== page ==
Every time I teach Section 3.9, which covers rotations about single and double bonds and cis/trans isomerism, I’m reminded of how valuable an exercise it is to have students determine whether a particular double bond can have cis/trans configurations possible. It may not immediately jump out at you as a valuable exercise, but consider this. … Continue reading Cis-trans isomerism: A valuable litmus test for things to come
Teaching students how to think like a chemist is a challenging, but necessary feature of any organic chemistry course. A seemingly simple question such as, “How will these two compounds react when I mix them?” can stump even the best students. Since it is impossible to memorize every possible reaction combination, students must rely on … Continue reading Proton Transfer Reactions and Thinking Like a Chemist
When I was first approached about contributing to this blog, I was hesitant. I’m only 32 years old and have only been a full-time faculty member for 3 years. Surely, I don’t have as much to offer as colleagues that have been doing this for many years and been through many textbooks by varying authors, … Continue reading Welcome to Fall semester! We’re happy to be back so to kick off the new season we are sharing this insightful post from Professor Todd Eckroat of Penn State Erie- The Behrend College.
Here at Teach the Mechanism we love to celebrate summer, so we're taking a couple of months off from posting to focus on our beach trips and homemade lemonade! We are still taking submissions so if you use Joel's book and you have an experience to share, please reach out to Sara at email@example.com. Thanks … Continue reading Happy Summer!
We have written a handful of blog posts that call attention to the benefits of Chapter 7, which introduces students to the 10 common elementary steps involving closed-shell species. Because of Chapter 7, students are exposed to the complete set of the elementary steps that make up the mechanisms for all reactions encountered through Chapter … Continue reading What’s Good for the Goose is Good for the Gander: Elementary Steps for Radicals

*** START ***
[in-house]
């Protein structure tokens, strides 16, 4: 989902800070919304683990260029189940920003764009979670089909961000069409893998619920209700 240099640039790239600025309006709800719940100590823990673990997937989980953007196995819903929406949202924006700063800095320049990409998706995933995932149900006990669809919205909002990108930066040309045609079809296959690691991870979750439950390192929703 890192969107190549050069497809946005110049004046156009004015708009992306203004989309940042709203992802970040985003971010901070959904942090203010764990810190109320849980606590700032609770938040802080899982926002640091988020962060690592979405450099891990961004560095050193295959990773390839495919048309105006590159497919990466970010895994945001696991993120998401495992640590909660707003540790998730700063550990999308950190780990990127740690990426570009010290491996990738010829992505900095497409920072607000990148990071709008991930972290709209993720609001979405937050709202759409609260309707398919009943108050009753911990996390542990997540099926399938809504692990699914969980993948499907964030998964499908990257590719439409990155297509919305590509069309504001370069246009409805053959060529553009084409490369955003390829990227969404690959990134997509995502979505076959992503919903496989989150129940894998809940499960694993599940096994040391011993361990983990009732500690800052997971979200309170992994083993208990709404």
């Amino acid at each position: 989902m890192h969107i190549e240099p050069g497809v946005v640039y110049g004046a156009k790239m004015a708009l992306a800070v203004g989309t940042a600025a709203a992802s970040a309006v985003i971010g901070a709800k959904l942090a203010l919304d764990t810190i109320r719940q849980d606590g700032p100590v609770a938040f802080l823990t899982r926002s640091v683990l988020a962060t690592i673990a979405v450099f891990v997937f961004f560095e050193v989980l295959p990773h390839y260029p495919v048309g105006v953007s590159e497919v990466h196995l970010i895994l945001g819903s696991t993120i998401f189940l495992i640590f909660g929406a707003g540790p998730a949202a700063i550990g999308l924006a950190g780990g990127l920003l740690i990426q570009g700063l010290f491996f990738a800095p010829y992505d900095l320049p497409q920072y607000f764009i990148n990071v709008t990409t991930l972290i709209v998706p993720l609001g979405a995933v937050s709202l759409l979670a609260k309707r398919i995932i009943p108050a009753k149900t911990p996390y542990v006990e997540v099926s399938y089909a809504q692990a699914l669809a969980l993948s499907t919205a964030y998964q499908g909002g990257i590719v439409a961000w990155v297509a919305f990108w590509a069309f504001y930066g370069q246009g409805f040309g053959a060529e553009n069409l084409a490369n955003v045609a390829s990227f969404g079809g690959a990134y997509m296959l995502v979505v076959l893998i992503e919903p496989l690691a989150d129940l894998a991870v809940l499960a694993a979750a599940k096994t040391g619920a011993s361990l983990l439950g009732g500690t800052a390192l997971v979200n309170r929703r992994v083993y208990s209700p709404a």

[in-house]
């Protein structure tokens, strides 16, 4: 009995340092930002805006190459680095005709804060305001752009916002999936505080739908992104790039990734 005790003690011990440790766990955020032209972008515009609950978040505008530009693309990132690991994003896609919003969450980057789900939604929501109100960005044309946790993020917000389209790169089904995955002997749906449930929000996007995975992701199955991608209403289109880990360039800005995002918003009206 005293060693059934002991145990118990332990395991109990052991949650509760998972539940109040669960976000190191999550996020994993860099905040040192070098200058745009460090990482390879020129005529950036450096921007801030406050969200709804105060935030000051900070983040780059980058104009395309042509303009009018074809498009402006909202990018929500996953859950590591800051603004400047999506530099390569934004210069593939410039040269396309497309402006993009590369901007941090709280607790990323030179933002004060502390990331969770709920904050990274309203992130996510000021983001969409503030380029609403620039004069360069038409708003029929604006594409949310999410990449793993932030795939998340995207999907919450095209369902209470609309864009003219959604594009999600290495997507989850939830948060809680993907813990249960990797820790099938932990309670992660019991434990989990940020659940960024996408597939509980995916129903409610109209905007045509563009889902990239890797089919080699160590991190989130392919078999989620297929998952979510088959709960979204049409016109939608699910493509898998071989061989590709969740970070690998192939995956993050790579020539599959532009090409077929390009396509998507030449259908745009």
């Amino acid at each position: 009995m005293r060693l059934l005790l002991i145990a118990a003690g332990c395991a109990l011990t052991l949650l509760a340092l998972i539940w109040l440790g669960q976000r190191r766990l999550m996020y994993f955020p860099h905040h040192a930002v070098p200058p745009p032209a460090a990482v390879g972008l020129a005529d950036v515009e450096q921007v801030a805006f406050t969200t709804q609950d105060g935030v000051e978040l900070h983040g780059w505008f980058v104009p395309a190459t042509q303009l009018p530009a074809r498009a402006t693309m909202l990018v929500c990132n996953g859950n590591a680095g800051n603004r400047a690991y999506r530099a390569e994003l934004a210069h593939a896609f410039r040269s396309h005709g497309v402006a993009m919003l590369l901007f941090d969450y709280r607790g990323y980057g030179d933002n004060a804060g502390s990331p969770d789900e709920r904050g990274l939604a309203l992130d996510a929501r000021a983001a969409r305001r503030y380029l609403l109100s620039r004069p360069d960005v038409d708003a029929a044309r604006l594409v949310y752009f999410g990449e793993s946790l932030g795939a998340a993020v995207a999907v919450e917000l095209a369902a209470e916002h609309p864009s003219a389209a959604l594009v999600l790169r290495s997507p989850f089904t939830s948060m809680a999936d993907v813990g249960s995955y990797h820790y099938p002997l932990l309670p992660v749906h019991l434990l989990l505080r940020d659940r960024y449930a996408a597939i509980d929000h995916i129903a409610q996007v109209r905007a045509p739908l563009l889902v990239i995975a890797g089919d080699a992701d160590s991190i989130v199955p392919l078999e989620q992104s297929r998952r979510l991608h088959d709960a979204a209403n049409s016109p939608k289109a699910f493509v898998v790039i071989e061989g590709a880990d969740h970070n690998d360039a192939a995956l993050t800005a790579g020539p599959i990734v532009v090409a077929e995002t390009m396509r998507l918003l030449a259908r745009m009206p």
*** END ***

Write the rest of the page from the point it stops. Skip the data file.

One of my favorite teaching moments throughout the entire year comes in Chapter 23, when, in the same lecture period, we examine aromatic substitution reactions proceeding through three different intermediates: arenium ion intermediates (first reaction below), Meisenheimer complexes (second reaction below), and benzyne intermediates (third reaction below). I love this as a teaching moment because … Continue reading A Great Teaching Moment with Aromatic Substitution Reactions
I was drawn to Joel Karty’s textbook because of its innovative mechanistic organization. I remembered my own undergraduate experience and the power that mechanisms held in the learning process to illuminate the reasoning behind the overwhelming number of transformations and seemingly random sets of reagents. Now, most of all, I want my students to see … Continue reading By the Numbers: Teaching the Mechanism and the ACS Exam
No doubt one of the greatest benefits of teaching a mechanistic organization is the opportunity afforded to students to see patterns among mechanisms—patterns that we experts know and value, but are challenging for students to see under a traditional functional group organization. For example, as I described in my previous post, Why a Mechanistic Organization?, … Continue reading A Mechanistic Organization is More than Just Mechanistic Patterns
In my recent post, Better at Mechanisms, Better at Synthesis, I highlighted research by Alison Flynn at the University of Ottawa, in which she showed that students have better success solving a synthesis problem when they draw reaction mechanisms. I recently had an opportunity to further probe this connection by analyzing my students’ success on … Continue reading Mechanisms and Synthesis Go Hand-in-Hand
My favorite chapter of second-semester organic chemistry is perhaps more surprising to me than anyone else, considering all the great mechanisms and reactions that fill the second-half of Karty's textbook. My enjoyment of Chapter 16 (“Structure Determination 2: Nuclear Magnetic Resonance Spectroscopy and Mass Spectrometry”) is most likely due to my own experiences analyzing complex … Continue reading My Surprising Favorite Second-Semester Chapter